>>> about 50 years. I even doubt if you have see result that are even 20
>>> years old? Tests are simulations.
>>>
>>>> Also, many people have come to expect their photos to last for
>>>> numerous generations. I have B&W prints that are over 100 years old
>>>> from my great-great grandparents, from the "old country".
>>>
>>>
>>>
>>>
>>> And I have prints made by professional photographers that are 30
>>> years old and they have faded.
>>>
>>>> If they had been printed on many of the dye ink systems, they would
>>>> have been gone long before now.
>>>>
>>>> We shouldn't have to accept going backwards in terms of permanence
>>>> of image to go forward with inkjet technology technology.
>>>>
>>>> I'll admit that pigment colorant inks aren't without some
>>>> maintenance issues still being worked out, but considering that for
>>>> literally under $100 a person can own a printer that produces full
>>>> color photo quality prints that are waterproof and last over 90 years,
>>>
>>>
>>>
>>>
>>> Will not be really proven beyond a reasonable doubt for another 80
>>> years. I hope that you can find a way to let me know at that time.
>>>
>>>> we've come a long way.
>>>>
>>>> The Epson Picturemate, as a 4x6" printer has resolved many of the
>>>> problems already. It uses Ultrachrome inks, (about 100 years fade
>>>> resistance) with the gloss optimizer fro high gloss prints, the
>>>> waste ink from cleaning goes back in the old cartridge, and costs
>>>> are frozen at $.39 or less, ink and paper, still too expensive in my
>>>> book, but a good start as a design.
>>>>
>>>> I expect the next 5 years will offer rapidly printed and amazing
>>>> archival results from home printers at very reasonable prices and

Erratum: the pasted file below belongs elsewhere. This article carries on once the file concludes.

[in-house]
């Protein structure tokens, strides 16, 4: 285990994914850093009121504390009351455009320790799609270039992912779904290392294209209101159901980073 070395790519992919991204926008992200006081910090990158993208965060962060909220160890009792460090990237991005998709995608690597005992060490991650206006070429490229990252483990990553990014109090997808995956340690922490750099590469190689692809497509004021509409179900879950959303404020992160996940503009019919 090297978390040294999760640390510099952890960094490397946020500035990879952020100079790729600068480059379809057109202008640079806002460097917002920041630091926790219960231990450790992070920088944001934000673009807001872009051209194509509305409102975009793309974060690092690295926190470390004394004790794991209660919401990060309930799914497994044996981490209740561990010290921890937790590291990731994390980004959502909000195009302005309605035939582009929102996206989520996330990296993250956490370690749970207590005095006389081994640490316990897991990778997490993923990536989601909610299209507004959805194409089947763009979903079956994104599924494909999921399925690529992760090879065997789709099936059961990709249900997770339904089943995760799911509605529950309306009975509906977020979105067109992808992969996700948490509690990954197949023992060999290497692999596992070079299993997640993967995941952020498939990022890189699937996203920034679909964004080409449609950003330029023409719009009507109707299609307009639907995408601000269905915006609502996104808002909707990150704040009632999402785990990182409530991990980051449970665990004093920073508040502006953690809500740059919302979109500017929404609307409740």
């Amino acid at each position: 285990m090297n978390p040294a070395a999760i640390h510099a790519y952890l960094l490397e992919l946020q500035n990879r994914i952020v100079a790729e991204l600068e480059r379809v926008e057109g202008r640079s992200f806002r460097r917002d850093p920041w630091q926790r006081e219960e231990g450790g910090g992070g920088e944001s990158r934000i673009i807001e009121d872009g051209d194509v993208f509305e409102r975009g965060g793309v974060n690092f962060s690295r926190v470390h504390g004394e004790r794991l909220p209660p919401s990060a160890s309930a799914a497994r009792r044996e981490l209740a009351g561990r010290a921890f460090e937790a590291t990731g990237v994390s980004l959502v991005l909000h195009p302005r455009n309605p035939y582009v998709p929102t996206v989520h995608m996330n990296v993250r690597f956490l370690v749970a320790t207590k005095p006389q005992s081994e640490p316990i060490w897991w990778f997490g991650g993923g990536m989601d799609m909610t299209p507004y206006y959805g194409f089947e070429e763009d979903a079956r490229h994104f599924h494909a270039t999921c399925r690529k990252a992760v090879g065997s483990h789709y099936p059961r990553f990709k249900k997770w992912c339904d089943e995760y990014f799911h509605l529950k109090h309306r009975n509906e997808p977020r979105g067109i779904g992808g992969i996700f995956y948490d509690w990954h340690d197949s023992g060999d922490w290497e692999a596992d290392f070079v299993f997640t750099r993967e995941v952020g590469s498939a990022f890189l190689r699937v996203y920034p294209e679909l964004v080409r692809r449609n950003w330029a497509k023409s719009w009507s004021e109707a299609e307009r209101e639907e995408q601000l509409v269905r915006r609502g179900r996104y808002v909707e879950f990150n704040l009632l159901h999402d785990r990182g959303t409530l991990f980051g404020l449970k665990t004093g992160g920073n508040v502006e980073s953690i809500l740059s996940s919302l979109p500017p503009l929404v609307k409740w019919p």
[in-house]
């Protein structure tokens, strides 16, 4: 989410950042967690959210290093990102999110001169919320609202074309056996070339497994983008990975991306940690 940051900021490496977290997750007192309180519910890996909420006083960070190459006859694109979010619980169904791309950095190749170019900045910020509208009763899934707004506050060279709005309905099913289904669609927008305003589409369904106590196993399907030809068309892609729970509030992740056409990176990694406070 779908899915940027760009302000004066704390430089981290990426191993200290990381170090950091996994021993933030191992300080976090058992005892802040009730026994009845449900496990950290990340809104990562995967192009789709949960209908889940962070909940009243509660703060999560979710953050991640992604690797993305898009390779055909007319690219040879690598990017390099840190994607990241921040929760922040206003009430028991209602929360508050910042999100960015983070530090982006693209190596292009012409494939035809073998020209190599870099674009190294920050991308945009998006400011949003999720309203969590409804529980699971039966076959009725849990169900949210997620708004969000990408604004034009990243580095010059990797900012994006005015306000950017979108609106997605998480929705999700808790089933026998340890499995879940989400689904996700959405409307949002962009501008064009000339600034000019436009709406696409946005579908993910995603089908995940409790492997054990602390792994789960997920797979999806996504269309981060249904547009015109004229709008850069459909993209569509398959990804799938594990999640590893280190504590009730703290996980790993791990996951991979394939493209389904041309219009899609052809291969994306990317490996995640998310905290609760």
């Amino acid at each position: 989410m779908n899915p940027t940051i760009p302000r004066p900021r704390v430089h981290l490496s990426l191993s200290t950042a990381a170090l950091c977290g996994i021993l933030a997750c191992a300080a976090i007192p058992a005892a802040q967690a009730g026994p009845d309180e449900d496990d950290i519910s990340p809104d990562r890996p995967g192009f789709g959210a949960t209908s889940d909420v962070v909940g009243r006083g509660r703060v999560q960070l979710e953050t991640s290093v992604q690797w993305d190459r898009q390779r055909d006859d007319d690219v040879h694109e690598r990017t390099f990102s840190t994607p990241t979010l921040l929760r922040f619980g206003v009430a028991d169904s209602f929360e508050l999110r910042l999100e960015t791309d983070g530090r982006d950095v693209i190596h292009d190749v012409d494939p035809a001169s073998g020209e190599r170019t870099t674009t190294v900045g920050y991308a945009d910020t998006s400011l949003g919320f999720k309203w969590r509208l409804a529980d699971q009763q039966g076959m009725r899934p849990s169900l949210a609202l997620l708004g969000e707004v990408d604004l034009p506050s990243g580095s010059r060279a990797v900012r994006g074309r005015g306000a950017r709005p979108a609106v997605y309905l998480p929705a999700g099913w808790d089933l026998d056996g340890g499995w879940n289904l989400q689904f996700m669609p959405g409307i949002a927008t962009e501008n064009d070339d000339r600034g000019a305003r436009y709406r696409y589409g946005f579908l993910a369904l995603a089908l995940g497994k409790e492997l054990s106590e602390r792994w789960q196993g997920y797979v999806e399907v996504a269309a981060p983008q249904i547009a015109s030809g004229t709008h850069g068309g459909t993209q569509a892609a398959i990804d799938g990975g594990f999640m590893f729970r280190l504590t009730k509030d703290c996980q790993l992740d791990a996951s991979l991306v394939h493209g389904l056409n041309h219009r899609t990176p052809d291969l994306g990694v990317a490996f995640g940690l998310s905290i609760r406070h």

>>>> few maintenance issues. We've come a long way already. The answer
>>>> may be inkjet or laser or something else, who knows.
>>>>
>>>> Art
>>>>
>>>>
>>>> measekite wrote:
>>>>
>>>>> I am hoping that it is so subtle that I never see it. And in that
>>>>> case, who cares. Besides, this issue is temporary. I think that
>>>>> Canon will develop a new formulation of dye ink that will have a
>>>>> tendency for longevity. At least long enough so it won't matter
>>>>> and the print results will be the overriding factor.
>>>>>
>>>>> Hecate wrote:
>>>>>
>>>>>> On Sun, 20 Mar 2005 11:43:29 -0800, ThomasH <henrymot@coco.net>
>>>>>> wrote:
>>>>>>
>>>>>>
>>>>>>
>>>>>>> ThomasH wrote:
>>>>>>> [...]
>>>>>>>
>>>>>>>
>>>>>>>> Other than that, my god, its a great printer. I got zero paper
>>>>>>>> jams,
>>>>>>>> zero head clogs, very reliable software. Quiet, fast operation,
>>>>>>>> fantastic
>>>>>>>> results. But, yet again here comes the "but": We have collected
>>>>>>>> over a 100
>>>>>>>> images already from our friends and relatives, which lost their
>>>>>>>> magenta
>>>>>>>>
>>>>>>>
>>>>>>>
>>>>>>>
>>>>>>>
>>>>>>>
>>>>>>> oops, I meant lost their cyan dye and look magenta! Sorry about
>>>>>>> the mistake.
>>>>>>>
>>>>>>
>>>>>>
>>>>>>
>>>>>>
>>>>>>
>>>>>> Yes, and the point you and Kennedy made is apposite. People who are
>>>>>> claiming no fading are under the impression, often, that it is just a
>>>>>> lightening of the print whereas it's often a colour shift, which can
>>>>>> be quite subtle at first.
>>>>>>
>>>>>> --
>>>>>>
>>>>>> Hecate - The Real One
>>>>>> Hecate@newsguy.com Fashion: Buying things you don't need, with money
>>>>>> you don't have, to impress people you don't like...
>>>>>>
>>>>>>
 
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What makes a Honda a good car is it's Honda design, the quality of the
workmanship of the build at a Honda authorized factory, and the
materials used and authorized by Honda. If your "Honda" was made from a
bunch of 3rd party parts that were not approved by and designed for
Honda, I'm afraid you could not call your car representative of a Honda,
and I think if consumer reports tested such a car and reported it as a
Honda, Honda would sue them.

Further, and much more to the point, cars don't produce an end product
using expendable like a printer does (other than pollution from
gasoline), so it's a very poor analogy.

Art


measekite wrote:

>
>
> Taliesyn wrote:
>
>> Arthur Entlich wrote:
>>
>>> I have agree with Kennedy here.
>>>
>>> You called your test print a "Canon print" but then you indicate it
>>> was made with neither Canon OEM inks or paper.
>>>
>>
>> So what. I drive a Honda with a myriad of non-Honda recommended parts
>> and tires.
>
>
> Thats right! And the same Honda model purchased 6 months apart can have
> different non Honda parts but they are compatible and interchangable.
> That said, I am not advocating that all 3rd party inks are truly